Borroto, 42, sold everything — his house, furniture and television — to pay for the journey, collecting $13,000. His family stayed in another house that belongs to the wife.

After taking six flights, he finally arrived in Nicaragua in June. From there he went overland to Honduras, Guatemala and Mexico.

He crossed two rivers on an inflatable rubber ring, walked through mountains and along highways, and got rides aboard buses, cars and motorcycles.

While hiding from Mexican police, he spent days drinking water from a river and eating only grass. He finally crossed into the U.S. south of Del Rio, Texas, and surrendered to the Border Patrol.

Borroto was released after three days of detention and now lives in Algona, Iowa, where a cousin offered him a room in his house and food. The trip lasted 36 days.

“I never thought it would take so much work to arrive,” said Borroto, who was detained at least three times in Cuba for selling garlic in the streets. “What one goes through along the way I do not advise anyone, but Cubans prefer to die on the way before staying in Cuba.”

A PROTEST, A PROSECUTION AND A SPEEDBOAT

Another Cuban man, 35, participated in protests in July 2021, when thousands of people across the island clamored for food and a change of government. He was tried on charges of public disorder and contempt and freed after 30 days in jail to await sentencing.

He fled in February, the month before he was to be sentenced to five years in prison. Air travel was out of the question because he would be stopped at the airport upon showing his passport. A raft was too dangerous.

A speedboat “was the only way to escape,” the man said in an interview at the office of his Miami attorney, Wilfredo Allen. He left the island without telling his 5-year-old daughter. Only his wife, his mother and a brother knew.

Unemployed, he asked his father, who lives in Texas, for about $15,000 to pay smugglers who gave him instructions over the phone.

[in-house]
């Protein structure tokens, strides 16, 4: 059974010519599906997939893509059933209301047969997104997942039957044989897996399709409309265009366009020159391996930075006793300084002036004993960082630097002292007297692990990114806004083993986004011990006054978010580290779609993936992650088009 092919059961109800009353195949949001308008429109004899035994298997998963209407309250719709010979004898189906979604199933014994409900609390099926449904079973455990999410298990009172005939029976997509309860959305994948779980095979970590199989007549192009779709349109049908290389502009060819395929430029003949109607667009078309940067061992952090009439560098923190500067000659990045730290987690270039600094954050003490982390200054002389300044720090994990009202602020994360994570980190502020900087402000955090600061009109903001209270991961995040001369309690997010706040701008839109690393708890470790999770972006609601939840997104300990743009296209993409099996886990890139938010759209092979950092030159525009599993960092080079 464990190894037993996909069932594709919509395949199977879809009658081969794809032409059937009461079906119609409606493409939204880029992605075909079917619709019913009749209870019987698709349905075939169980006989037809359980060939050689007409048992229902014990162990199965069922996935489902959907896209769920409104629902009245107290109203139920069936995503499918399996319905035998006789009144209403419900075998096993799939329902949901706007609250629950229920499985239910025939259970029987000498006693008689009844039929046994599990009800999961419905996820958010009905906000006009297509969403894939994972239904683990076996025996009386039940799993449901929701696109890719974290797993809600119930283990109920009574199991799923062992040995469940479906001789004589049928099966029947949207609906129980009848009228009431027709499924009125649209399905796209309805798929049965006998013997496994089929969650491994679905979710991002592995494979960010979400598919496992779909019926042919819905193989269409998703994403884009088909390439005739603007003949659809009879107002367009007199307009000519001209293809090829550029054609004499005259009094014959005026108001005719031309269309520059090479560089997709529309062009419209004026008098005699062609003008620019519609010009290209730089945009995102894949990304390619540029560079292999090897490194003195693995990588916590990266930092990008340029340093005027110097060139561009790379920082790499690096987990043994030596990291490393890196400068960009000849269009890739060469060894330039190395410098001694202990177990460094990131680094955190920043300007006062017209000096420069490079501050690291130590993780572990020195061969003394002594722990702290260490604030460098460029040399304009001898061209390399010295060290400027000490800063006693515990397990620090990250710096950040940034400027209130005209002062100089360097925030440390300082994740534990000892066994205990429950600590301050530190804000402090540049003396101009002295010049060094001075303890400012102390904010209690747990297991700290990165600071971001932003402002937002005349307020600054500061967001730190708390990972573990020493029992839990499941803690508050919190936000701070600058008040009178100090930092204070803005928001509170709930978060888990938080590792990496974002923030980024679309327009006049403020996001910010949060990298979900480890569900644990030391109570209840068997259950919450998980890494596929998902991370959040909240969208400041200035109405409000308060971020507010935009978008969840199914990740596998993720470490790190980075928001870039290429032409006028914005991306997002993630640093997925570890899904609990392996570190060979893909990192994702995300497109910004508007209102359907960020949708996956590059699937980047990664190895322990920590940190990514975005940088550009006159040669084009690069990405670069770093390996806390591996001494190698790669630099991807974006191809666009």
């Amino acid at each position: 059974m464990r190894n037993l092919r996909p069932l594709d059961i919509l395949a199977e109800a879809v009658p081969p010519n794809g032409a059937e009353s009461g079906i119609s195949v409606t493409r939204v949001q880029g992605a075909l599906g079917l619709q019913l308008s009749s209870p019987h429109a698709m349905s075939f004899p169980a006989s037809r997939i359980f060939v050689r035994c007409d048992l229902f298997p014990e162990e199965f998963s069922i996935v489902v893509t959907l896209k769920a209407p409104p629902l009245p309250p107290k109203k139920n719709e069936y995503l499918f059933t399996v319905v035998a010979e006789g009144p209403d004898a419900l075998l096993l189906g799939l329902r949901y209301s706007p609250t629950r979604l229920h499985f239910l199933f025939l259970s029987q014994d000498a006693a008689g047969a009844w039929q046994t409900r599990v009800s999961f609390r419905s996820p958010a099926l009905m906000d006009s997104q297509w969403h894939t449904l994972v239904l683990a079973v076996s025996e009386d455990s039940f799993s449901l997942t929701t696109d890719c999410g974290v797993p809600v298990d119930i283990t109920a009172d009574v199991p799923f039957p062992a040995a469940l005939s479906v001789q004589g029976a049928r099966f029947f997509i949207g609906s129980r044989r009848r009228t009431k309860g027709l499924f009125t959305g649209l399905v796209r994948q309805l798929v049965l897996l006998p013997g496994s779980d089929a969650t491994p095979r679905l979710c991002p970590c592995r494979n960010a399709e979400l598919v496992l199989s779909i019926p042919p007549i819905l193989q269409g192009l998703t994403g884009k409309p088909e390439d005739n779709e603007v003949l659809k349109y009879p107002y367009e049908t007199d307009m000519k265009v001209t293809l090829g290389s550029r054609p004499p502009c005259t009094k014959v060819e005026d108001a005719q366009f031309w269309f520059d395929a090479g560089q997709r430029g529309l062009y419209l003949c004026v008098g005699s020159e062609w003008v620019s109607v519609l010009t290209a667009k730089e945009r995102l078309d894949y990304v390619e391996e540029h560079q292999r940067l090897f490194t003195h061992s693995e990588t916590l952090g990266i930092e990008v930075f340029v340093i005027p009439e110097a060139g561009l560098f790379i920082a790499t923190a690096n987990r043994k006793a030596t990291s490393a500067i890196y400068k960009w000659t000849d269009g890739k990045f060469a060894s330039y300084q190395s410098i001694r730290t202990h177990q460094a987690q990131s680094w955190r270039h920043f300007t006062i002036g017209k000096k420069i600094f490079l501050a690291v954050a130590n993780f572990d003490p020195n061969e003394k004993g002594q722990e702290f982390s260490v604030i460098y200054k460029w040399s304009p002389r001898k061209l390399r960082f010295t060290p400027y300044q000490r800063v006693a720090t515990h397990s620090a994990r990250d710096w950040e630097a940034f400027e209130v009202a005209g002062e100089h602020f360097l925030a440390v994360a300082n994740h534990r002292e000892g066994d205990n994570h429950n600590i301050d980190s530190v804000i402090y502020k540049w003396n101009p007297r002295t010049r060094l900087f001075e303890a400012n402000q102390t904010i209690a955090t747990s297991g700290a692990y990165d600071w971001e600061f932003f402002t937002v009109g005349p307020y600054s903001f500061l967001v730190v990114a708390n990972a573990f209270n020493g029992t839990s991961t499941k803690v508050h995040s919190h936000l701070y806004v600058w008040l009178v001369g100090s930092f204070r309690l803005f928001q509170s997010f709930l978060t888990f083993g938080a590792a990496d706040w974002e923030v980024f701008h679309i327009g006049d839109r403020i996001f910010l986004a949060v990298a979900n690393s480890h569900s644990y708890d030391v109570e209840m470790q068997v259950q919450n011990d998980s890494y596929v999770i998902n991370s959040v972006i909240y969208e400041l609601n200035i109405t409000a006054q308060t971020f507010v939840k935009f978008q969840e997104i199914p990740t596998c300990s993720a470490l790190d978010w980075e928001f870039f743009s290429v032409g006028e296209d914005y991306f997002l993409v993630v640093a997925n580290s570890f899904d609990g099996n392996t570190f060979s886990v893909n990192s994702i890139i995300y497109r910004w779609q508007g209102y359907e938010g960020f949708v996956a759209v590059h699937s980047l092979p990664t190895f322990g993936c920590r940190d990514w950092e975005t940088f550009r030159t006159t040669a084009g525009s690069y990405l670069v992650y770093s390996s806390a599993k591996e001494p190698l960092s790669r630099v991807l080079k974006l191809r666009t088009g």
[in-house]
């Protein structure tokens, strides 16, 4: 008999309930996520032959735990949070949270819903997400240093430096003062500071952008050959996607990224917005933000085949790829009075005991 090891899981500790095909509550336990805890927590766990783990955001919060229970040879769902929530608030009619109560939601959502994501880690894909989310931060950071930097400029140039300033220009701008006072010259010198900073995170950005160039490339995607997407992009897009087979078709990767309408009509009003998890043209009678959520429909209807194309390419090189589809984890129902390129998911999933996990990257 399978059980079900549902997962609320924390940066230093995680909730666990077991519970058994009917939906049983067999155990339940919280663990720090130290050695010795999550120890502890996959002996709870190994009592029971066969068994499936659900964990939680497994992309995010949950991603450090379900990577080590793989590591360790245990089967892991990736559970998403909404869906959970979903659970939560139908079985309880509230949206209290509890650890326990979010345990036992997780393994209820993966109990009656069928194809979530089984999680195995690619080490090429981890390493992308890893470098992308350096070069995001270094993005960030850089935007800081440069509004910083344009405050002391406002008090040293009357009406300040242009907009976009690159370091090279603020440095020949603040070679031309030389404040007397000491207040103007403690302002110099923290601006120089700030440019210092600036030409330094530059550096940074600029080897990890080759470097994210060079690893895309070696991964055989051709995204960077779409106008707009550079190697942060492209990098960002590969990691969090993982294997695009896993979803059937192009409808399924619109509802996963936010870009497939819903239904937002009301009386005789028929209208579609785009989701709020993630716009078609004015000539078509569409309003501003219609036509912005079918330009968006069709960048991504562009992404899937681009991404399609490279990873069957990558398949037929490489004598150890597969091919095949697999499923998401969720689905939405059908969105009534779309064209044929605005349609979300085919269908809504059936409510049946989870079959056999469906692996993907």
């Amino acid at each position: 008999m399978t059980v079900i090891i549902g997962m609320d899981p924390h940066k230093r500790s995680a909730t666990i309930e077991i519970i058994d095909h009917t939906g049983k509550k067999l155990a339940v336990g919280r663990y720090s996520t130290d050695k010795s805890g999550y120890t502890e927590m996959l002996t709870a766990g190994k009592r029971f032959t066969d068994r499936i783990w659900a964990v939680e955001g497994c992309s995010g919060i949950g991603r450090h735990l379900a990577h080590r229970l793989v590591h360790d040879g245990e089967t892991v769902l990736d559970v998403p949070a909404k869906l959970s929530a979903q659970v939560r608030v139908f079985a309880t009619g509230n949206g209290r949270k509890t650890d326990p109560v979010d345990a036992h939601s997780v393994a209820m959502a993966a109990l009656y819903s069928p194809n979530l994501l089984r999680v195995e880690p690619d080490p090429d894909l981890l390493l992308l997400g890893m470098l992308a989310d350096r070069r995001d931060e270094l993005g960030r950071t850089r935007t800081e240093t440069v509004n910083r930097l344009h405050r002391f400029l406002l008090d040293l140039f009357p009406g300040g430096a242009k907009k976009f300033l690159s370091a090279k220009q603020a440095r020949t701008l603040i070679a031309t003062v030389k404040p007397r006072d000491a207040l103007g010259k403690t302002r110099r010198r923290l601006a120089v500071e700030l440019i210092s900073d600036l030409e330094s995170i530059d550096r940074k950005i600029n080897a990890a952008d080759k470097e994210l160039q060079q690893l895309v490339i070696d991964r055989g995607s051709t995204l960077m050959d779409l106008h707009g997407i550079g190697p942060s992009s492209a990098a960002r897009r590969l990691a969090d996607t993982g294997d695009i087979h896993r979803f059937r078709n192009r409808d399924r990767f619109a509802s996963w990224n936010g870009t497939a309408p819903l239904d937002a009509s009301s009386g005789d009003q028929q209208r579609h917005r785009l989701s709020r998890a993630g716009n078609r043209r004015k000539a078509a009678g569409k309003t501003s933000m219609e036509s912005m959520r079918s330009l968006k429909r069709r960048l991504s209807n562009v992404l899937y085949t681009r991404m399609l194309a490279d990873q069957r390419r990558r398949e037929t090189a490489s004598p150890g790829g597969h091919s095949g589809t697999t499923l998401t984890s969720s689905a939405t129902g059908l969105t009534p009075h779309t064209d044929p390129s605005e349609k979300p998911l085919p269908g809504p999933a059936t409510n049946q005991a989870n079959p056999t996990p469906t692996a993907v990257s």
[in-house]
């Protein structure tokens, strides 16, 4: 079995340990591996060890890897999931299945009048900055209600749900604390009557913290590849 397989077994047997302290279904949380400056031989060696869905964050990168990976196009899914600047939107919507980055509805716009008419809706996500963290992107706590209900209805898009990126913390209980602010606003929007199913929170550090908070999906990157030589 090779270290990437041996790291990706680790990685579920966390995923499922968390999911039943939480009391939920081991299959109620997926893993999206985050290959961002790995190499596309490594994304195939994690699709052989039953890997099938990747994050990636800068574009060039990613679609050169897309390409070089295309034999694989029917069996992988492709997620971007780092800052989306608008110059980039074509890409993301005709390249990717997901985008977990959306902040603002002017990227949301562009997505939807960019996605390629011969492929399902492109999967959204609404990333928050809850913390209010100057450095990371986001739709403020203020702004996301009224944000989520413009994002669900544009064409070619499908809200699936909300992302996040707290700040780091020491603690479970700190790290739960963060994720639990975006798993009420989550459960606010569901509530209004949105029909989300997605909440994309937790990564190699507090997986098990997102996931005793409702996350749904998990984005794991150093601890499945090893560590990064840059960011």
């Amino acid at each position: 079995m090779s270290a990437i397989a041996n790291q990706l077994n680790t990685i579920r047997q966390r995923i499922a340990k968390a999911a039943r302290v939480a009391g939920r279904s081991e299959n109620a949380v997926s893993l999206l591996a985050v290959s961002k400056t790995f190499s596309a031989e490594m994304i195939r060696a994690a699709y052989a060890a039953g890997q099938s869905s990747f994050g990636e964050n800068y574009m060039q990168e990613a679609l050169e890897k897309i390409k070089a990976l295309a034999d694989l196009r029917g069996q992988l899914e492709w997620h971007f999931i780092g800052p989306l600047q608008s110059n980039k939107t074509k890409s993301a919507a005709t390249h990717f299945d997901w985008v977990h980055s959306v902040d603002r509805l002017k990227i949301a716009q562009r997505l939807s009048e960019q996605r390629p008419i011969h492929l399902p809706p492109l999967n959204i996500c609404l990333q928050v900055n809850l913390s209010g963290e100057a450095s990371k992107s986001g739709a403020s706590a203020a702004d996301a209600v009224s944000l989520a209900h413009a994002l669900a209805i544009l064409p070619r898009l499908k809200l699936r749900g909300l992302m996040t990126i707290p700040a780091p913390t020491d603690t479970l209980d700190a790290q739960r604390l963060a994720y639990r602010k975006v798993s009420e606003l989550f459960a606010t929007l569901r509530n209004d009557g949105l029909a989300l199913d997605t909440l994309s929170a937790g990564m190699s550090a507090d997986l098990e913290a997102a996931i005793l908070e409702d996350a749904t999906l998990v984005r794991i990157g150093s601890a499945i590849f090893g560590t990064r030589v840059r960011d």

Two days before the trip, he traveled 250 miles (400 kilometers) to Ciego de Avila, a city in the center of the island. From there, a bus picked him up along with 30 other people, and took them about 60 miles (100 kilometers) to one of the Cuba keys to board the speedboat. Among the migrants were a pregnant woman and a 7-year-old boy.

They passed through the Bahamas and, after 12 hours, arrived at an unknown place in the Florida Keys, at dawn. The boat stopped in a mangrove swamp. Then they came ashore, and several cars picked them up on a highway. A Cuban friend met him at a house where he was taken.

A DESPERATE VOYAGE ON A HOMEMADE RAFT

Cubans who can’t afford a speedboat or the $10,000 to $15,000 for travel and smuggling fees to fly to Nicaragua sometimes flee on rafts made from pipes or wood.

Among them was a 37-year-old man who occasionally worked in construction and fished. He couldn’t pay a smuggler, so he built a raft of 10-foot aluminum tubes. In May 2021 he traveled with three friends for 22 hours until they reached south Florida.

“The first thing one thinks of is leaving, that either we all die of hunger little by little, or we make an attempt,” said the man, who secretly constructed the raft over six months. “I knew I could die in the water, but I needed to take the risk.”

He built the raft alone and kept it hidden in bushes and mangroves. The same day of the journey, he purchased a small engine that allowed him to travel at about 6 mph (10 kph).

No one knew about the trip, except his three companions, his mother and his wife. For fear of being discovered, he told his companions the date of their travel just a few hours before they left.

They departed late at night, rowing out from a fishing port west of Havana, he said in a long interview at Allen’s office. With no GPS, they navigated by the stars.

A whole day passed, and when night started to fall again, they saw the entry buoys to an island. They approached the coast and walked.

“At least we’re alive,” he thought, but they soon realized that someone was calling authorities to report them. They immediately ran back to the boat and returned to the sea, fearing that they would be detained and deported.

They waited in the water for a while and later reached a beach in Key West, where a group of Cuban tourists offered to take them to Miami. The man called his wife to tell her that he had arrived safely and was on his way to his in-laws’ house.

He is now seeking asylum and hoping to bring his wife and three teenage daughters to join him in the U.S.

___

Associated Press journalists Elliot Spagat in San Diego and Andrea Rodríguez in Havana contributed this report.

Copyright © The Associated Press. All rights reserved. This material may not be published, broadcast, rewritten or redistributed.

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Cubans flee island’s economic woes by air, land and sea